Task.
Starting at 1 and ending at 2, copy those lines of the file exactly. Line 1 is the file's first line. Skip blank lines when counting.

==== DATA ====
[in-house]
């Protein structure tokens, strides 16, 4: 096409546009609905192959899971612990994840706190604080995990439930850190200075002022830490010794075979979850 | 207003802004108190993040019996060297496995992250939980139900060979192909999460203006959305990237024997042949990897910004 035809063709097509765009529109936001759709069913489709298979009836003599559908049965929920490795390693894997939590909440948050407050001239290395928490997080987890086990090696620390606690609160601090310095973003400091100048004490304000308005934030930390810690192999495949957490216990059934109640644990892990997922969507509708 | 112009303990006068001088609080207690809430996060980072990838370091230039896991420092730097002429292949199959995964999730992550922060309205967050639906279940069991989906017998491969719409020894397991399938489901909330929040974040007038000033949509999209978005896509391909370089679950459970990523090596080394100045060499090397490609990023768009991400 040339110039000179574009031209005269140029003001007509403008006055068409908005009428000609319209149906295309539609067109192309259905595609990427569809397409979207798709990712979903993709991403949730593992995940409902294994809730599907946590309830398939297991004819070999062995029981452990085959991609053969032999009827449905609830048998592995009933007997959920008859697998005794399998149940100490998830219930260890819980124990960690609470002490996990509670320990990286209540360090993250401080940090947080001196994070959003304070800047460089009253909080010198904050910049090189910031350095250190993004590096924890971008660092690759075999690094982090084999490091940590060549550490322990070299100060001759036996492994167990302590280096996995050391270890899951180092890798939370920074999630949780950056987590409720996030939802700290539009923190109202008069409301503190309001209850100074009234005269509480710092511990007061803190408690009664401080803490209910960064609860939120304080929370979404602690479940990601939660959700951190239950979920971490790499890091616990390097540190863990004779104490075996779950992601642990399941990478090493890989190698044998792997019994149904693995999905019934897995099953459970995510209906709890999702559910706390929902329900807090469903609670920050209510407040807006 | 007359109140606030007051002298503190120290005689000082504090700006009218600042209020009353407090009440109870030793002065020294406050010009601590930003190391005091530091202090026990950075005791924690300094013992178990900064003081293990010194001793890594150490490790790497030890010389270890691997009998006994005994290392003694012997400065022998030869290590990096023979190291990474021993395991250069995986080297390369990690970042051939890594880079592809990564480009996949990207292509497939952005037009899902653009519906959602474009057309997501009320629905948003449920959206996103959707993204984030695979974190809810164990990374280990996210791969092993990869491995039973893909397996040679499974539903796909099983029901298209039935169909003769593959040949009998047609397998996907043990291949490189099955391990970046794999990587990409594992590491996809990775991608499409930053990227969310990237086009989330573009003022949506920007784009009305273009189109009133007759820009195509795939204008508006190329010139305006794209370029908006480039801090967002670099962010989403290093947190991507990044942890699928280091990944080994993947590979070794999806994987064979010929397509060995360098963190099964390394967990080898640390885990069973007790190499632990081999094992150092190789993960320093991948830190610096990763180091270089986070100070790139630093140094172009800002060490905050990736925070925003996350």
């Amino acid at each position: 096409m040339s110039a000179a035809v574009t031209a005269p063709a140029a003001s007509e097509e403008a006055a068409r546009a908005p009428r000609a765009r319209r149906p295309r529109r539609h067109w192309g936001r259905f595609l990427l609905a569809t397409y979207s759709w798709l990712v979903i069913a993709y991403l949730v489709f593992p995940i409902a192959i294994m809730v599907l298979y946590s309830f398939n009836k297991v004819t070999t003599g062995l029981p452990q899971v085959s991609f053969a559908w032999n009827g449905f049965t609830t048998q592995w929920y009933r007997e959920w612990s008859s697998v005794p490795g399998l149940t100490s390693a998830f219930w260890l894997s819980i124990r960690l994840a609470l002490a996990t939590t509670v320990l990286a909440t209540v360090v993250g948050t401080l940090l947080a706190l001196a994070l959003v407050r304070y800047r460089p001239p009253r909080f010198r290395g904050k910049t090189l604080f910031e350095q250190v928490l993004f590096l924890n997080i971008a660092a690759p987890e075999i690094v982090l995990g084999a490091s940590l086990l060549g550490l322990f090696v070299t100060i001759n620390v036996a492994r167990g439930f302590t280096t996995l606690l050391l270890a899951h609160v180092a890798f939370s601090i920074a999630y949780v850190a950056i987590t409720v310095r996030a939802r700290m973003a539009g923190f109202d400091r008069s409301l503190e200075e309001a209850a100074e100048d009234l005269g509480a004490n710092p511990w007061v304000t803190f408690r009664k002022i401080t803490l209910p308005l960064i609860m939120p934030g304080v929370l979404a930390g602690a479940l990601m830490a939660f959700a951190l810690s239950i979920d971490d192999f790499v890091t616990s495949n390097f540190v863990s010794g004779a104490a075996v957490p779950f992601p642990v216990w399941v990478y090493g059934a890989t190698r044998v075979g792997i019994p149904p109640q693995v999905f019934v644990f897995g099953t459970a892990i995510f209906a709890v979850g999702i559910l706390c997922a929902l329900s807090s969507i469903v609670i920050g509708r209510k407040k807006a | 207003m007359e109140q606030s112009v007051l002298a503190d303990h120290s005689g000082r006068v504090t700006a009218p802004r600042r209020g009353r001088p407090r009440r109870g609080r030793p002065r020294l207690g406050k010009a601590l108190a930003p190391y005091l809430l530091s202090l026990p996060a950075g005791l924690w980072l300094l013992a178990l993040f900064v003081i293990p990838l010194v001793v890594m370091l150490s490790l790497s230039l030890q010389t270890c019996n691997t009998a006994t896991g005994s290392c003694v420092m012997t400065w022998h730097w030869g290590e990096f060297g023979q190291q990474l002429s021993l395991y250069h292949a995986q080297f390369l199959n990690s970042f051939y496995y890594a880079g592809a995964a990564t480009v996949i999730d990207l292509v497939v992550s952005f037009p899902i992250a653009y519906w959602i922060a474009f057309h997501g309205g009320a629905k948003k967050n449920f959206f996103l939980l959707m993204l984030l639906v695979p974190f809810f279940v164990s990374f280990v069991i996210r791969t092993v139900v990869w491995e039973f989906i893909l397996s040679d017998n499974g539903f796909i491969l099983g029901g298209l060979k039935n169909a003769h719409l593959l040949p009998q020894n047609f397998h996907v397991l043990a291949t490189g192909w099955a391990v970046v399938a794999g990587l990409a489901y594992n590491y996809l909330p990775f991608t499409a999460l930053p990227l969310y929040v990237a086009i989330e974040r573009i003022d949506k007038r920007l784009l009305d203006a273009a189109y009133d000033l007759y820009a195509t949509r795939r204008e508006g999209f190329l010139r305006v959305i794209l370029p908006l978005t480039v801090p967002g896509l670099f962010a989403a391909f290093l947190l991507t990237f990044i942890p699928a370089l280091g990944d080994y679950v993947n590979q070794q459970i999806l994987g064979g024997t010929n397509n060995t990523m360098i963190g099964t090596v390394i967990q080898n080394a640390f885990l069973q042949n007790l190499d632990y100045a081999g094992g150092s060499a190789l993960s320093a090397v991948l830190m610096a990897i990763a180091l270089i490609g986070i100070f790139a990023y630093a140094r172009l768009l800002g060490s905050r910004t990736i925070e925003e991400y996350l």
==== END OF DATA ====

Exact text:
[in-house]
């Protein structure tokens, strides 16, 4: 096409546009609905192959899971612990994840706190604080995990439930850190200075002022830490010794075979979850 | 207003802004108190993040019996060297496995992250939980139900060979192909999460203006959305990237024997042949990897910004 035809063709097509765009529109936001759709069913489709298979009836003599559908049965929920490795390693894997939590909440948050407050001239290395928490997080987890086990090696620390606690609160601090310095973003400091100048004490304000308005934030930390810690192999495949957490216990059934109640644990892990997922969507509708 | 112009303990006068001088609080207690809430996060980072990838370091230039896991420092730097002429292949199959995964999730992550922060309205967050639906279940069991989906017998491969719409020894397991399938489901909330929040974040007038000033949509999209978005896509391909370089679950459970990523090596080394100045060499090397490609990023768009991400 040339110039000179574009031209005269140029003001007509403008006055068409908005009428000609319209149906295309539609067109192309259905595609990427569809397409979207798709990712979903993709991403949730593992995940409902294994809730599907946590309830398939297991004819070999062995029981452990085959991609053969032999009827449905609830048998592995009933007997959920008859697998005794399998149940100490998830219930260890819980124990960690609470002490996990509670320990990286209540360090993250401080940090947080001196994070959003304070800047460089009253909080010198904050910049090189910031350095250190993004590096924890971008660092690759075999690094982090084999490091940590060549550490322990070299100060001759036996492994167990302590280096996995050391270890899951180092890798939370920074999630949780950056987590409720996030939802700290539009923190109202008069409301503190309001209850100074009234005269509480710092511990007061803190408690009664401080803490209910960064609860939120304080929370979404602690479940990601939660959700951190239950979920971490790499890091616990390097540190863990004779104490075996779950992601642990399941990478090493890989190698044998792997019994149904693995999905019934897995099953459970995510209906709890999702559910706390929902329900807090469903609670920050209510407040807006 | 007359109140606030007051002298503190120290005689000082504090700006009218600042209020009353407090009440109870030793002065020294406050010009601590930003190391005091530091202090026990950075005791924690300094013992178990900064003081293990010194001793890594150490490790790497030890010389270890691997009998006994005994290392003694012997400065022998030869290590990096023979190291990474021993395991250069995986080297390369990690970042051939890594880079592809990564480009996949990207292509497939952005037009899902653009519906959602474009057309997501009320629905948003449920959206996103959707993204984030695979974190809810164990990374280990996210791969092993990869491995039973893909397996040679499974539903796909099983029901298209039935169909003769593959040949009998047609397998996907043990291949490189099955391990970046794999990587990409594992590491996809990775991608499409930053990227969310990237086009989330573009003022949506920007784009009305273009189109009133007759820009195509795939204008508006190329010139305006794209370029908006480039801090967002670099962010989403290093947190991507990044942890699928280091990944080994993947590979070794999806994987064979010929397509060995360098963190099964390394967990080898640390885990069973007790190499632990081999094992150092190789993960320093991948830190610096990763180091270089986070100070790139630093140094172009800002060490905050990736925070925003996350």